Catholic church seeks to stop US-North Korea conflict

The Vatican’s former representative to the United Nations says Pope Francis is closely following the situation between the United States and North Korea.

The two countries are trading insults, with North Korea threatening to send four missiles into the sea off Guam, as a response to President Donald Trump’s escalating rhetoric.

“The only way forth is that of dialogue, because the way of conflict is always wrong, says Italian Archbishop Silvano Tomasi.

The current crisis shows how international relations can easily break down when there is a determination “to violate the minimum standard of common sense in dealing with other people,” he adds.

“That’s why you need to invest time, energy, money, resources in preventing the necessity of arriving at these boiling points of crisis.”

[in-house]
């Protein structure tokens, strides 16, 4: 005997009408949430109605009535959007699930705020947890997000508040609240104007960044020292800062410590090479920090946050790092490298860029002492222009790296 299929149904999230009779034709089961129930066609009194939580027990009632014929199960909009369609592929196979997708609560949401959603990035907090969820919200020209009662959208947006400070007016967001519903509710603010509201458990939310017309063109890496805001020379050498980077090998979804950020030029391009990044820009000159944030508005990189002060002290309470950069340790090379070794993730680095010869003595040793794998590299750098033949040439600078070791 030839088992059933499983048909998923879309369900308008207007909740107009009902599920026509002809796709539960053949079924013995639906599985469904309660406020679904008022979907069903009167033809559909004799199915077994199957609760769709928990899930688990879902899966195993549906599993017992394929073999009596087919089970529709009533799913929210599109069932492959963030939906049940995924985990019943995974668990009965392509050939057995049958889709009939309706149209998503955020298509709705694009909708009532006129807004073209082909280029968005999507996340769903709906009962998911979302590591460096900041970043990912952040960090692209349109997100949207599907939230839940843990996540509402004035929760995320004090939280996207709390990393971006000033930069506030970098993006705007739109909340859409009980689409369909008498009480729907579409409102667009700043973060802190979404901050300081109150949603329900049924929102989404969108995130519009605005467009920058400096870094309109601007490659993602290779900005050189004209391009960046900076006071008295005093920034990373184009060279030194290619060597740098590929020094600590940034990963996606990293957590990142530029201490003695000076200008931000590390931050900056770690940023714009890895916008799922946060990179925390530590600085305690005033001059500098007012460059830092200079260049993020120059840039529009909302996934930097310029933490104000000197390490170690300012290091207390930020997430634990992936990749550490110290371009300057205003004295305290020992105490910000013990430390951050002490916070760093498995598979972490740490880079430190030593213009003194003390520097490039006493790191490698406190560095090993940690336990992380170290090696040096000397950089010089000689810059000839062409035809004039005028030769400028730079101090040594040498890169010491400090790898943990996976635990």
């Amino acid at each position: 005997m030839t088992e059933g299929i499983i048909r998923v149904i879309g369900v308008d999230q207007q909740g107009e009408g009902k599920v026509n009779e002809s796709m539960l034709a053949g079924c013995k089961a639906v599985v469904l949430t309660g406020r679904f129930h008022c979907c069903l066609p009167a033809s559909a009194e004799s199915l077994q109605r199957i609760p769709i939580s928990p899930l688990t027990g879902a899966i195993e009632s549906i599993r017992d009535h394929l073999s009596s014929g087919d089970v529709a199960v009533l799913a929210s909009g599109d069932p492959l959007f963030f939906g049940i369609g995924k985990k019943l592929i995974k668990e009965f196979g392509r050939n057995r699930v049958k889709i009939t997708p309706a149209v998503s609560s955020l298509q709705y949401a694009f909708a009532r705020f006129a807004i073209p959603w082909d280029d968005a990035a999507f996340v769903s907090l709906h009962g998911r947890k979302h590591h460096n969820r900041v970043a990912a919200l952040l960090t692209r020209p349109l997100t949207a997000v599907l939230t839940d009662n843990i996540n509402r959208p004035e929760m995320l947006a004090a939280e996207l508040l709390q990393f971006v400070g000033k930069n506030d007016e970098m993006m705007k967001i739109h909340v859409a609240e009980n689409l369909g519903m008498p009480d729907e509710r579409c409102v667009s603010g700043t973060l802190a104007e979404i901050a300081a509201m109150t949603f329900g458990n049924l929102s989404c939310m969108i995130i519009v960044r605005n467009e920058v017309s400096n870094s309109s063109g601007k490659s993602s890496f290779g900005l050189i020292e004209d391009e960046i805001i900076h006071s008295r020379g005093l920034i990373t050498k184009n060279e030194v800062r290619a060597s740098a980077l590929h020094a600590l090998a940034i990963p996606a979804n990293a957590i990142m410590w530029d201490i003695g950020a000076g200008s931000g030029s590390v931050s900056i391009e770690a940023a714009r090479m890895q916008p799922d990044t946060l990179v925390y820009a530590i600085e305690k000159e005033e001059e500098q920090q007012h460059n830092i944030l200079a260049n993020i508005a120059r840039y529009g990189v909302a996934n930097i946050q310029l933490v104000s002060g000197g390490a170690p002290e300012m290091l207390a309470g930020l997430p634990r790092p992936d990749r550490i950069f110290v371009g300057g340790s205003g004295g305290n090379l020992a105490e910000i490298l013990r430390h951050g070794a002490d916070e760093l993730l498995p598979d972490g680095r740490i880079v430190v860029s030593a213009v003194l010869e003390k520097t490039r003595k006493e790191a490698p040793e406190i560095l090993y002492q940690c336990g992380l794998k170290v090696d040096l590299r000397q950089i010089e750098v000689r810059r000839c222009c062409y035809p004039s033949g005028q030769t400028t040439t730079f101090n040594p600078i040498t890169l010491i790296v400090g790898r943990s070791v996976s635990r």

U.S. and South Korean Catholic bishops have also called for the U.S. and North Korea to deescalate the current threat of war between them.

Bishop Oscar Cantu, head of the U.S. Conference of Catholic Bishops’ international justice and peace committee, has written to Secretary Rex Tillerson urging Washington to avoid war and find a dialogue-based solution to the current tensions with Pyongyang.

Cantu says while the threat posed by North Korea should not be “underestimated or ignored,” the “high certainty of catastrophic death and destruction from any military action must prompt the United States to work with others in the international community for a diplomatic and political solution based on dialogue.”

He also says he and his colleagues support South Korean President Moon Jae-in’s proposal to reopen negotiations with North Korea. Catholic bishops in South Korea aslo back this proposal.


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